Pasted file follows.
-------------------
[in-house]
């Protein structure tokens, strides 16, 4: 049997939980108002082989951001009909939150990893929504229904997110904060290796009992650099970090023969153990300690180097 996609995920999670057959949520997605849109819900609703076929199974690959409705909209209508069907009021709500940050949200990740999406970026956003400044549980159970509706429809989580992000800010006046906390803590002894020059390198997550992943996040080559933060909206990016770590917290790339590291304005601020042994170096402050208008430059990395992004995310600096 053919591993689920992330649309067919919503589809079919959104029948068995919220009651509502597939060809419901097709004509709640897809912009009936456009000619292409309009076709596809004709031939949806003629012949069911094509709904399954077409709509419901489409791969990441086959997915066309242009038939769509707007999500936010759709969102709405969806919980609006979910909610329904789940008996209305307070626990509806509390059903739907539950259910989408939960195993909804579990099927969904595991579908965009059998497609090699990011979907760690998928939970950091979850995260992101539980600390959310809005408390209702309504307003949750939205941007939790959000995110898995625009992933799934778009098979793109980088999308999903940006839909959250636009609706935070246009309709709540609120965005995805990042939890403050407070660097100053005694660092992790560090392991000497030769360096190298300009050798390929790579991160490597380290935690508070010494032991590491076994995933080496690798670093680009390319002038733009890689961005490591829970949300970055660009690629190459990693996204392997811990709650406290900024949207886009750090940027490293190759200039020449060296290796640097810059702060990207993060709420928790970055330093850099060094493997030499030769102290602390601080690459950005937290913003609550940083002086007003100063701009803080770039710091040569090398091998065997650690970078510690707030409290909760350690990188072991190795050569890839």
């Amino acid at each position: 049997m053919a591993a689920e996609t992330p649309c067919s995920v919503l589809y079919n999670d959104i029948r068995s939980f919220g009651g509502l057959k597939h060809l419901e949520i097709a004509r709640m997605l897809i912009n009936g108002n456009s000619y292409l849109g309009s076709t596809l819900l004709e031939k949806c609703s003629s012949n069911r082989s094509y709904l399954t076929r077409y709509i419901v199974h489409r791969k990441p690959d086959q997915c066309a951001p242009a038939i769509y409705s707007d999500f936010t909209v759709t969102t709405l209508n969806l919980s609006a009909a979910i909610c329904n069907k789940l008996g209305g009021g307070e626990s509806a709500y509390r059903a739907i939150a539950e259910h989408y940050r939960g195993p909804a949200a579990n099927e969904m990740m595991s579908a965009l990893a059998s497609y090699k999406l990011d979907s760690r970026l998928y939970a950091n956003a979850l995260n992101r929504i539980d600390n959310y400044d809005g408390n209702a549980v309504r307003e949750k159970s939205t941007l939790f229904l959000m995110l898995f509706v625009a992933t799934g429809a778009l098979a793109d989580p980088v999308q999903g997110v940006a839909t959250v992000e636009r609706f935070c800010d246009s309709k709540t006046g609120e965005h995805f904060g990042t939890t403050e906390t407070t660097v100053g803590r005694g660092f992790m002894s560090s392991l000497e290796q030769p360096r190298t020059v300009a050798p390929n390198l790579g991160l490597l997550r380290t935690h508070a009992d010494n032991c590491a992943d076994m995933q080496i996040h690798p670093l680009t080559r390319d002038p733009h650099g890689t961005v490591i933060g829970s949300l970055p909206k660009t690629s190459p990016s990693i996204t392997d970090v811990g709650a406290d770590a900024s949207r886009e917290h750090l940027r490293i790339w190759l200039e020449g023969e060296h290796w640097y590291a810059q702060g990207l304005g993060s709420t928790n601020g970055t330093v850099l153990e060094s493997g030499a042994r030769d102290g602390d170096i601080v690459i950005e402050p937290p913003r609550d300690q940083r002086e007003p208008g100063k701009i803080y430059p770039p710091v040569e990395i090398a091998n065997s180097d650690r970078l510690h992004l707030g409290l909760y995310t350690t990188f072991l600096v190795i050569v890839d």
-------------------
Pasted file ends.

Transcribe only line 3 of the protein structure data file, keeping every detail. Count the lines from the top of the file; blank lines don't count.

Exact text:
């Amino acid at each position: 049997m053919a591993a689920e996609t992330p649309c067919s995920v919503l589809y079919n999670d959104i029948r068995s939980f919220g009651g509502l057959k597939h060809l419901e949520i097709a004509r709640m997605l897809i912009n009936g108002n456009s000619y292409l849109g309009s076709t596809l819900l004709e031939k949806c609703s003629s012949n069911r082989s094509y709904l399954t076929r077409y709509i419901v199974h489409r791969k990441p690959d086959q997915c066309a951001p242009a038939i769509y409705s707007d999500f936010t909209v759709t969102t709405l209508n969806l919980s609006a009909a979910i909610c329904n069907k789940l008996g209305g009021g307070e626990s509806a709500y509390r059903a739907i939150a539950e259910h989408y940050r939960g195993p909804a949200a579990n099927e969904m990740m595991s579908a965009l990893a059998s497609y090699k999406l990011d979907s760690r970026l998928y939970a950091n956003a979850l995260n992101r929504i539980d600390n959310y400044d809005g408390n209702a549980v309504r307003e949750k159970s939205t941007l939790f229904l959000m995110l898995f509706v625009a992933t799934g429809a778009l098979a793109d989580p980088v999308q999903g997110v940006a839909t959250v992000e636009r609706f935070c800010d246009s309709k709540t006046g609120e965005h995805f904060g990042t939890t403050e906390t407070t660097v100053g803590r005694g660092f992790m002894s560090s392991l000497e290796q030769p360096r190298t020059v300009a050798p390929n390198l790579g991160l490597l997550r380290t935690h508070a009992d010494n032991c590491a992943d076994m995933q080496i996040h690798p670093l680009t080559r390319d002038p733009h650099g890689t961005v490591i933060g829970s949300l970055p909206k660009t690629s190459p990016s990693i996204t392997d970090v811990g709650a406290d770590a900024s949207r886009e917290h750090l940027r490293i790339w190759l200039e020449g023969e060296h290796w640097y590291a810059q702060g990207l304005g993060s709420t928790n601020g970055t330093v850099l153990e060094s493997g030499a042994r030769d102290g602390d170096i601080v690459i950005e402050p937290p913003r609550d300690q940083r002086e007003p208008g100063k701009i803080y430059p770039p710091v040569e990395i090398a091998n065997s180097d650690r970078l510690h992004l707030g409290l909760y995310t350690t990188f072991l600096v190795i050569v890839d």